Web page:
Long Time No See

Long-time no see my friends. The less said about the October weather and lack of birding days the better. Before today our previous visit to Oakenclough was Friday 16 October, almost three weeks ago. 

We met up at 0600 this morning, an earlier start than 3 weeks ago, 0600 dictated by a move to the Winter Clock. 

Prolonged spells of bad weather tends to clear out the birds from Oakenclough. We reckon that local birds head off to places more sheltered, at lower altitude than here at 700ft above sea level. Meanwhile migrant birds like thrushes and finches that we expect to both see and catch have no rhyme or reason to stop in inclement weather but simply find alternative routes and times to continue their migration. 

And so it proved today with a catch of just 15 birds – 7 Coal Tit, 2 Redwing, 2 Chaffinch, 1 Fieldfare, 1 Great Tit, 1 Goldcrest, and 1 Robin. 

We caught the two Redwings at first light, the Fieldfare an hour or more later.  By some margin Fieldfares outnumbered Redwings and we thought that our count of the 180+ Fieldfares and 30 or so Redwings had exited an overnight roost rather than being fresh migrants. By now, early November, the autumn passage and visible migration of both species may well be over; our 3 weeks of inactivity cost us dearly. 

Once again the local Coal Tits found us but the Blues and Greats stayed mainly around the feeders at the nearby house - Thanks George and family for your sterling work. 




Coal Tit

By coincidence on this day of Coal Tits, it’s unusual to receive a report of one of our ringed Coal Tits being found elsewhere. 

The Coal Tit is known as one of the most sedentary species of Britain and Ireland whereby ringing has shown that few Coal Tits travel far from their natal area. Strangely enough it is Coal Tits from the North West of England that travel furthest from the average of just 20km between seasons. This thought to relate to the distribution of suitable habitats between this and other regions. (BTO Migration Atlas).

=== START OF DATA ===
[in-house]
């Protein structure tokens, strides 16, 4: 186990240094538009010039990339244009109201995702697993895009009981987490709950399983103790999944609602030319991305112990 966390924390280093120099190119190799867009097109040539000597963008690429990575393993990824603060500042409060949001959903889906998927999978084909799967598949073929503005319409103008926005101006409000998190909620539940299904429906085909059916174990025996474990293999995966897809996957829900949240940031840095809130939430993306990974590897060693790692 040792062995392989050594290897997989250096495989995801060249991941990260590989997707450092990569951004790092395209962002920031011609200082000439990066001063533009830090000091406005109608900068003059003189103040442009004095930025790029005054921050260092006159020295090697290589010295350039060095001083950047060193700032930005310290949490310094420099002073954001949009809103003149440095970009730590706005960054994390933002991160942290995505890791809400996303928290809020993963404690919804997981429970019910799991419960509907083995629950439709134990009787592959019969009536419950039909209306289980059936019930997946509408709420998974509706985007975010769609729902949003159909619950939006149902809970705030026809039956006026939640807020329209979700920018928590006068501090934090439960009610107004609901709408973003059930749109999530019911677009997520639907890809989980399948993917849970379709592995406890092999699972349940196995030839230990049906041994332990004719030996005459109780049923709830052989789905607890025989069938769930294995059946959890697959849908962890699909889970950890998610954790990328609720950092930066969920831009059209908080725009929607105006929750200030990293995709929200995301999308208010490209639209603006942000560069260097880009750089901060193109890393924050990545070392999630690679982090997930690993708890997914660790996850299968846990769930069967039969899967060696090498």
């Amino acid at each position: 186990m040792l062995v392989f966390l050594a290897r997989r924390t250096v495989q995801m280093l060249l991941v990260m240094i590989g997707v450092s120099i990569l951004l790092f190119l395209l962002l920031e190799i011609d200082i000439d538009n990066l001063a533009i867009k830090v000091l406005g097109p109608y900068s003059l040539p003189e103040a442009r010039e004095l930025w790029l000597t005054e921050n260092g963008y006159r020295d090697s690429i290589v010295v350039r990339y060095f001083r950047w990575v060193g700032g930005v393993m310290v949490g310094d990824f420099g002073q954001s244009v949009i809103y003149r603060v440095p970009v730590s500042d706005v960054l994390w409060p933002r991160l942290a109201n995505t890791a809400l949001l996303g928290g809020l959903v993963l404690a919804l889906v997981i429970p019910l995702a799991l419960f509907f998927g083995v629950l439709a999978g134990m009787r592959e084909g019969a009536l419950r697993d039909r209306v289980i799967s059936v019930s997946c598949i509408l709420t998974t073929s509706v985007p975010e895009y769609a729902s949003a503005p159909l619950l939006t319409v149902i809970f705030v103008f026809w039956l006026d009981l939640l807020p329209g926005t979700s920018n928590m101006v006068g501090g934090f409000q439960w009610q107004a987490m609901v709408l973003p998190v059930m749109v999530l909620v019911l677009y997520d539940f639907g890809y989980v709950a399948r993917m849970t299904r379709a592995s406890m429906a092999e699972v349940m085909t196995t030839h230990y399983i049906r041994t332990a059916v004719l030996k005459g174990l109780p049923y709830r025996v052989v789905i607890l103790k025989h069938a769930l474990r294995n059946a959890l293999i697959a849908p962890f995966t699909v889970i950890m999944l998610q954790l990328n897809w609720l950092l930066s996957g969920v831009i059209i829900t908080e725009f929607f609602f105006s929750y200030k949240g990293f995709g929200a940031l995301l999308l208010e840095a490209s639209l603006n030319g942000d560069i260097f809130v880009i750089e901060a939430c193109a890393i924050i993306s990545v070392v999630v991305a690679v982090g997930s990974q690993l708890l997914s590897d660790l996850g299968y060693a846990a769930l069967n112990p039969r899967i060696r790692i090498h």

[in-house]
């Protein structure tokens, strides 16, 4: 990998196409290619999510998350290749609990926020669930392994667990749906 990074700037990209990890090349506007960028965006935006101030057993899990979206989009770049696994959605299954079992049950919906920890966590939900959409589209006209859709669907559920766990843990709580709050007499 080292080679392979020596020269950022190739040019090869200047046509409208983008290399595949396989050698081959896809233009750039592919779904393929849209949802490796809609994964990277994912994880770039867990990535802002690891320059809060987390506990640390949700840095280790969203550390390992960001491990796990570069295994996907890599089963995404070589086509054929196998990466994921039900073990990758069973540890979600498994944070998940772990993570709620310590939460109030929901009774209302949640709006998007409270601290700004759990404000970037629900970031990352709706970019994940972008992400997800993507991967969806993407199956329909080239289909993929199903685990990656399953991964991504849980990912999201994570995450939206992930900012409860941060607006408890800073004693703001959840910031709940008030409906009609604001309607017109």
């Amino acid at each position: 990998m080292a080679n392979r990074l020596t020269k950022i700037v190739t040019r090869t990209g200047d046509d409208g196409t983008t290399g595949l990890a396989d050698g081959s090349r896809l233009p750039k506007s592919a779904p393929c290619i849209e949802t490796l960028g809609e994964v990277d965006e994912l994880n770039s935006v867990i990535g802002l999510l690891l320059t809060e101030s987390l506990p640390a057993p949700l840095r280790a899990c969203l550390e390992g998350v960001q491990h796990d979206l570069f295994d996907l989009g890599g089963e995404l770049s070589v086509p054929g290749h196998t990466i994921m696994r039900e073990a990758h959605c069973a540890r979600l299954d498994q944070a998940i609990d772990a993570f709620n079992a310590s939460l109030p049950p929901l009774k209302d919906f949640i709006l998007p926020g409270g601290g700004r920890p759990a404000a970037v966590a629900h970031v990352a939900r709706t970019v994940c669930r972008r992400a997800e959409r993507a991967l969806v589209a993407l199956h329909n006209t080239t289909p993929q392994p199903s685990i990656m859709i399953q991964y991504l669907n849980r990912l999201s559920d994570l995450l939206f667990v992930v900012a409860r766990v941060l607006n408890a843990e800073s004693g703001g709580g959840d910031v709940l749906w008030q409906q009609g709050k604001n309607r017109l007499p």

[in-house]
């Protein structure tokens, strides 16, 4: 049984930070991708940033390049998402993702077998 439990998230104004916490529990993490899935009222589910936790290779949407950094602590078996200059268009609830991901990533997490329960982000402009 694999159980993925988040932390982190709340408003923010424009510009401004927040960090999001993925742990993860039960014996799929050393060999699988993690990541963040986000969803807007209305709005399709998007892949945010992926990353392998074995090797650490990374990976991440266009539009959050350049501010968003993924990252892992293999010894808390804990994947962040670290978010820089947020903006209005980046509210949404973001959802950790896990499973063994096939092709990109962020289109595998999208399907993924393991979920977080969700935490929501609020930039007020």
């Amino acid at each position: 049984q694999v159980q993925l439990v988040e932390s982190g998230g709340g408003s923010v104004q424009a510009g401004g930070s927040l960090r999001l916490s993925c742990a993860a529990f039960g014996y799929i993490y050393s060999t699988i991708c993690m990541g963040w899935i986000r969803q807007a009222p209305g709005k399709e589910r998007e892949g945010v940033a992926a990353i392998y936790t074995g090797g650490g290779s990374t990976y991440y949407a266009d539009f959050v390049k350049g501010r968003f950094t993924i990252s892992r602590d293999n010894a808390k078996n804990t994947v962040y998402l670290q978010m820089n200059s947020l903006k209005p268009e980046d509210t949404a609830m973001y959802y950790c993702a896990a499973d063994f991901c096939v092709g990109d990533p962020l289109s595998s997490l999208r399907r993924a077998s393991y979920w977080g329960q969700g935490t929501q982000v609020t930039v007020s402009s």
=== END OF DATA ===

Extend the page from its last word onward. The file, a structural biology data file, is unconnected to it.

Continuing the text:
The further recovery of Coal Tit ALJ 4344 ringed here at Oakenclough on 21 July 2020 becomes one of the very few that Fylde Ringing Group has received in many years and 1120 captures of Coal Tits.  When Andy and I caught ALJ4344 bird on 21 July we confidently aged it as a juvenile born just several weeks before. The yellow cheeks alone were a dead giveaway. 

Coal Tit
We did not see ALJ4344 again during the summer and autumn of 2020 during many visits to Barnacre. A week ago we received notification that it had been recaptured by another ringer at Hoylake Shore, Wirral, Merseyside on 16 October 2020. This is just 67km from Oakenclough but represents quite a movement south for a Coal Tit and an example of autumnal movements that are more likely to be undertaken by first year birds than by adults. 

Coal Tit - Oakenclough to Hoylake

The south-south- west direction of travel might suggest that this Coal Tit was on its way to the extensive conifer forests of North Wales (see map) where it would join up with others of its kind and prove able to survive the winter? 

We have a good recapture rate of Coal Tits so there is every chance that during the spring and summer of 2021 we will recapture ALJ4344 when it returns to Oakenclough looking for somewhere to nest. 


Our flip-flopping chaotic Government changed the rules again to tell us to lockdown again. Therefore today could be the first and last opportunity for a while to carry out our crucial work of monitoring bird populations. 

Meanwhile, and via the website of BASC (British Association for Shooting and Conservation) - a lobby group with a great deal of influence with the gun-toting Establishment of Britain and Ireland. 

“Rough shooting, wildfowling and deer management may continue during the lockdown period as outdoor recreational activities, as long as you comply with the guidance. This includes making short journeys to your place of exercise, where you can only exercise with people you live with, your support bubble (if you are living alone), or one person from another household”

Such guidelines must now include bird ringing, unpaid voluntary work that is surely more vital than “rough shooting”? If rough shooting is a “recreational activity” it is also a proven fact that participation in outdoor pursuits like birding or bird ringing relieves the strain on NHS resources through the promotion of physical and mental well being. 

In forcing people to stay indoors for another month, or more, the Government is complicit in an act of self-harm to a large proportion of the population. 

The policies of lockdown, Stay at Home/Save Lives/Protect the NHS and social distancing have cost at least as many lives as saved but with cruel consequences, callously so for the most vulnerable elderly by denying hospital treatment to many people suffering from serious, sometimes incurable illnesses. 

Two of my own family wait for hospital appointments and operations that may now be deferred or even cancelled because the government say that they do not have priority. 

That's all for now back soon. Stay focused on the truth everyone.